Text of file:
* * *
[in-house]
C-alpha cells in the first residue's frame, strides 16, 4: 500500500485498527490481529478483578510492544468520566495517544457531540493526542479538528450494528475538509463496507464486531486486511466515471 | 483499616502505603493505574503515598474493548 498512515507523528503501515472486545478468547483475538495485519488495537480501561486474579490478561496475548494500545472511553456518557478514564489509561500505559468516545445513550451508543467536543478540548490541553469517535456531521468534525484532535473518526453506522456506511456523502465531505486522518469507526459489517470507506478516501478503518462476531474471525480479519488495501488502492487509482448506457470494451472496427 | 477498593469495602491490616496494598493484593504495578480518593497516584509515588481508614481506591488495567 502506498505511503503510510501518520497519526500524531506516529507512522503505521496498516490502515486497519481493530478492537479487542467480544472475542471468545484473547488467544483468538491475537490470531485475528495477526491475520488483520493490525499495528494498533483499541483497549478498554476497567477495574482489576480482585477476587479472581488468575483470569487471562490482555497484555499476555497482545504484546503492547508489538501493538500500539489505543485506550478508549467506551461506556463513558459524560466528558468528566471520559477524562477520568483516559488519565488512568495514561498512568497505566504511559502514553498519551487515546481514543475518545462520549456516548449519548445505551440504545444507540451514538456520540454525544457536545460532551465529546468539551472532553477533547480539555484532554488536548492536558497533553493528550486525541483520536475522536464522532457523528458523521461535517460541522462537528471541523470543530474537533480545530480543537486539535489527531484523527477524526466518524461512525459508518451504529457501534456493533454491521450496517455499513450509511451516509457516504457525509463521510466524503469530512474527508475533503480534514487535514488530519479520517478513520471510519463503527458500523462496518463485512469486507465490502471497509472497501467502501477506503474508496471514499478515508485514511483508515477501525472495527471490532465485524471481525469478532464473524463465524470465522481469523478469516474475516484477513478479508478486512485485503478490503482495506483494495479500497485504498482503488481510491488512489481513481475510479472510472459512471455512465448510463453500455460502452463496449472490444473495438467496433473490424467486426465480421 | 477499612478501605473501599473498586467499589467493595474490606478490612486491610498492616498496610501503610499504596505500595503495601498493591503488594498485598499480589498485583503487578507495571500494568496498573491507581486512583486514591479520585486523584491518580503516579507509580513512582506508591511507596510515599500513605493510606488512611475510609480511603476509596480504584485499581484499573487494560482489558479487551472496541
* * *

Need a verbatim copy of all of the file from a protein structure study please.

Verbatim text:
[in-house]
C-alpha cells in the first residue's frame, strides 16, 4: 500500500485498527490481529478483578510492544468520566495517544457531540493526542479538528450494528475538509463496507464486531486486511466515471 | 483499616502505603493505574503515598474493548 498512515507523528503501515472486545478468547483475538495485519488495537480501561486474579490478561496475548494500545472511553456518557478514564489509561500505559468516545445513550451508543467536543478540548490541553469517535456531521468534525484532535473518526453506522456506511456523502465531505486522518469507526459489517470507506478516501478503518462476531474471525480479519488495501488502492487509482448506457470494451472496427 | 477498593469495602491490616496494598493484593504495578480518593497516584509515588481508614481506591488495567 502506498505511503503510510501518520497519526500524531506516529507512522503505521496498516490502515486497519481493530478492537479487542467480544472475542471468545484473547488467544483468538491475537490470531485475528495477526491475520488483520493490525499495528494498533483499541483497549478498554476497567477495574482489576480482585477476587479472581488468575483470569487471562490482555497484555499476555497482545504484546503492547508489538501493538500500539489505543485506550478508549467506551461506556463513558459524560466528558468528566471520559477524562477520568483516559488519565488512568495514561498512568497505566504511559502514553498519551487515546481514543475518545462520549456516548449519548445505551440504545444507540451514538456520540454525544457536545460532551465529546468539551472532553477533547480539555484532554488536548492536558497533553493528550486525541483520536475522536464522532457523528458523521461535517460541522462537528471541523470543530474537533480545530480543537486539535489527531484523527477524526466518524461512525459508518451504529457501534456493533454491521450496517455499513450509511451516509457516504457525509463521510466524503469530512474527508475533503480534514487535514488530519479520517478513520471510519463503527458500523462496518463485512469486507465490502471497509472497501467502501477506503474508496471514499478515508485514511483508515477501525472495527471490532465485524471481525469478532464473524463465524470465522481469523478469516474475516484477513478479508478486512485485503478490503482495506483494495479500497485504498482503488481510491488512489481513481475510479472510472459512471455512465448510463453500455460502452463496449472490444473495438467496433473490424467486426465480421 | 477499612478501605473501599473498586467499589467493595474490606478490612486491610498492616498496610501503610499504596505500595503495601498493591503488594498485598499480589498485583503487578507495571500494568496498573491507581486512583486514591479520585486523584491518580503516579507509580513512582506508591511507596510515599500513605493510606488512611475510609480511603476509596480504584485499581484499573487494560482489558479487551472496541